Accused ISIS terrorist Neil Prakash faces court in Darwin

Jihadi accuses Neal eight years after joining Islamic State terror group Prakash Australia faces court after being deported from Turkey.

The charges he faces include separate charges of engaging in hostile activities in a foreign state and engaging in hostile activities in a foreign country, each carrying a maximum sentence of life in prison.

Australian Federal Police Assistant Commissioner Sandra Booth said the agency was working “relentlessly” to bring Prakash to justice.

“The AFP and our partners are committed to keeping Australians safe,” Asst. Com. Booth said.

Prakash, who is in a Turkish jail, was flown to the Northern Territory by a chartered flight on Friday morning.

In 2016, he was mistakenly believed to have been killed in a US military strike in the Iraqi city of Mosul before Australian authorities confirmed he was still alive and arrested in Turkey.

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Northern Territory Local Court Chief Judge Elizabeth Morris granted an extradition order requiring him to be transferred to Victoria on or before December 9 to face court in Melbourne.

Silence in the court

PrakashAppearing in court via a video link, he declined legal representation and remained silent when asked by Justice Morris to confirm his identity.

Wearing a white T-shirt and a beard, he sits with his head down for most of the activity. Prakash He did not respond when asked if he had any questions on the extradition order or if he wanted to apply for bail.

He was formally identified by Victorian detective Andrew Gibney, who told the court Prakash had distinctive scars and a tattoo of a family member’s name on his chest.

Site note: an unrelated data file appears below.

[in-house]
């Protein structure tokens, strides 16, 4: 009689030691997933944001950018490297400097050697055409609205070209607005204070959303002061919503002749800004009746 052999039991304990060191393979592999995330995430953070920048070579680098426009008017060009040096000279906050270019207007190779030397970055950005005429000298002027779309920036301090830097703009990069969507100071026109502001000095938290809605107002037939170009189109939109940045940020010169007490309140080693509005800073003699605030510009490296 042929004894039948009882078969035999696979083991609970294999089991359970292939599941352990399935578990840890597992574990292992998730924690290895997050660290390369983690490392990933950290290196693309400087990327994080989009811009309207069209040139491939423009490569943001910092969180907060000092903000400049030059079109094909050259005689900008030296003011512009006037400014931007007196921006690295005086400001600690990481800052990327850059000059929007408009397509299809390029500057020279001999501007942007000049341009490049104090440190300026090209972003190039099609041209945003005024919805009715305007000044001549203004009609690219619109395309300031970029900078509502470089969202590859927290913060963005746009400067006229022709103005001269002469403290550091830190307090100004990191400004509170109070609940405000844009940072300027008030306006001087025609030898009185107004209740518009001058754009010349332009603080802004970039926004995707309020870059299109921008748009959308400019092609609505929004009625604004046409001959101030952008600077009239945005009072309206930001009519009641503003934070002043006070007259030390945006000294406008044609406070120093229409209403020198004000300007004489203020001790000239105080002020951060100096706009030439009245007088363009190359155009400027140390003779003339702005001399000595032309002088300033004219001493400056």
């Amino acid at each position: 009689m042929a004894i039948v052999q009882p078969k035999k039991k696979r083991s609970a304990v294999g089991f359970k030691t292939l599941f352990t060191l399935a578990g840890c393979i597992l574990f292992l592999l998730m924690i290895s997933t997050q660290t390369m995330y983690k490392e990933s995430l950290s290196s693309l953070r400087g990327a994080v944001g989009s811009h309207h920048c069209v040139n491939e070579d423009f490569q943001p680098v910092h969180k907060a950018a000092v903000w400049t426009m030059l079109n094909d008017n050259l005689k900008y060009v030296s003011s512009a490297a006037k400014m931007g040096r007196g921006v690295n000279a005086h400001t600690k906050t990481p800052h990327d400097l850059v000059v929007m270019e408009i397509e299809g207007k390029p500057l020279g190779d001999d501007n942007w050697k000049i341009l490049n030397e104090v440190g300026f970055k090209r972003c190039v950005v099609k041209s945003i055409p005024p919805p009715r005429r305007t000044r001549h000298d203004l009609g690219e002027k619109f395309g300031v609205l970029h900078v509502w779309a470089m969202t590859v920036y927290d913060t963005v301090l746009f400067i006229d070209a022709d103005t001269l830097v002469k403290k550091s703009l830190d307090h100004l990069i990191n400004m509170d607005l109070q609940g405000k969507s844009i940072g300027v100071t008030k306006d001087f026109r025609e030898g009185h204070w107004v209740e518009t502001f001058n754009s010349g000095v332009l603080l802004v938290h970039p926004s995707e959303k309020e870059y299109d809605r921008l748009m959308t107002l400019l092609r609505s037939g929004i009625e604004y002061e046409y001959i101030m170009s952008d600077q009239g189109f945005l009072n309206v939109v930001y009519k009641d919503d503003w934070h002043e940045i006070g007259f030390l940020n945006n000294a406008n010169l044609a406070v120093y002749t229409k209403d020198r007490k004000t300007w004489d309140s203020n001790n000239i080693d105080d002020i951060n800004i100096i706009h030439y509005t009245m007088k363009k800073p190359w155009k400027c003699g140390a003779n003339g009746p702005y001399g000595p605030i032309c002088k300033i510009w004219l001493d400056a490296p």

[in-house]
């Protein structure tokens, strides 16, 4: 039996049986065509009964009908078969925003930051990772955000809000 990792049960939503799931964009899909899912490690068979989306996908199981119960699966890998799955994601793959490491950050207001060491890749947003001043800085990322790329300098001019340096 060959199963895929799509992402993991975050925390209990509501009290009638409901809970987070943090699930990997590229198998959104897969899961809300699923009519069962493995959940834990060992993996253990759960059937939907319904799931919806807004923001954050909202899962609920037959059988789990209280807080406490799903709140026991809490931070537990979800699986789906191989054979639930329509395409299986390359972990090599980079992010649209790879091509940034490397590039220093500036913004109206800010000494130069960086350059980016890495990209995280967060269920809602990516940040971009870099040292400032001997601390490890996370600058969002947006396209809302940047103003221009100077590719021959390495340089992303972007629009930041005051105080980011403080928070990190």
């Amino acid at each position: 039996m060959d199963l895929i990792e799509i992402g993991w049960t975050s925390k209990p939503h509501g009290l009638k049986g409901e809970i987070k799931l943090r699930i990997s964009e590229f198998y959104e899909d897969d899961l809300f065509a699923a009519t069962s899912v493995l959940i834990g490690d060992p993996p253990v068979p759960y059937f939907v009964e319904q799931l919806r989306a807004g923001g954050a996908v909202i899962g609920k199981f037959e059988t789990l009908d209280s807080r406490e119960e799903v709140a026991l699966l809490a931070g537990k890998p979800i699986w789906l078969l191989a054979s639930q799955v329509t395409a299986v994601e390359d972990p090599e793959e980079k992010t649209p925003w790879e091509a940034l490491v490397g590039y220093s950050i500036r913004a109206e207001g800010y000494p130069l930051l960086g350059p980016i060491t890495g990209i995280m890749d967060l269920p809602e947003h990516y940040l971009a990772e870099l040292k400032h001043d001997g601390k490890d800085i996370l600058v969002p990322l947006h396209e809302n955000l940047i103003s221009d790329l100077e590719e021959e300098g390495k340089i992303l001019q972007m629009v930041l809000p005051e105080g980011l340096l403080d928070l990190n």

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Det Snr Const Gibney said the Australian Border Force confirmed Prakash’s identity using passport photos taken before he left Australia.

Prakash After serving a prison sentence in Turkey, he was flown to the northern territory on a chartered plane on Friday morning.

In 2016, he was mistakenly believed to have been killed in a US military strike in Mosul, Iraq. However, that same year Australian authorities confirmed he was still alive and had been arrested in Turkey.

Former Home Affairs Minister Peter Dutton revoked Prakash’s citizenship in 2018 after accusing him of IS membership and because he was a Fijian.

Fijian immigration officials insisted PrakashBorn to a Fijian father, never acquired or sought citizenship and refused to accept him.

Social Media Recruiter

Prakash The importance of his alleged use of social media to attract potential recruits to IS and terror plots in Australia has increased. He is also listed in IS documents as one of the group’s top recruiters.

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In a statement, the AFP said its officers had maintained a comprehensive framework for handling Australians facing terrorist offenses and that there was no threat to society.

Prakash A major Sydney underworld figure who fled Australia to Turkey while on trial for drug offenses was on the same plane.

Australian Federal Police Assistant Commissioner Nigel Ryan said any wanted Australians in Turkey would be extradited.

“We are relentless in tracking down these people who want to do harm in Australia,” Mr Ryan said earlier on Friday.

“We will relentlessly track them down, get them back and ensure they are brought to justice here.”



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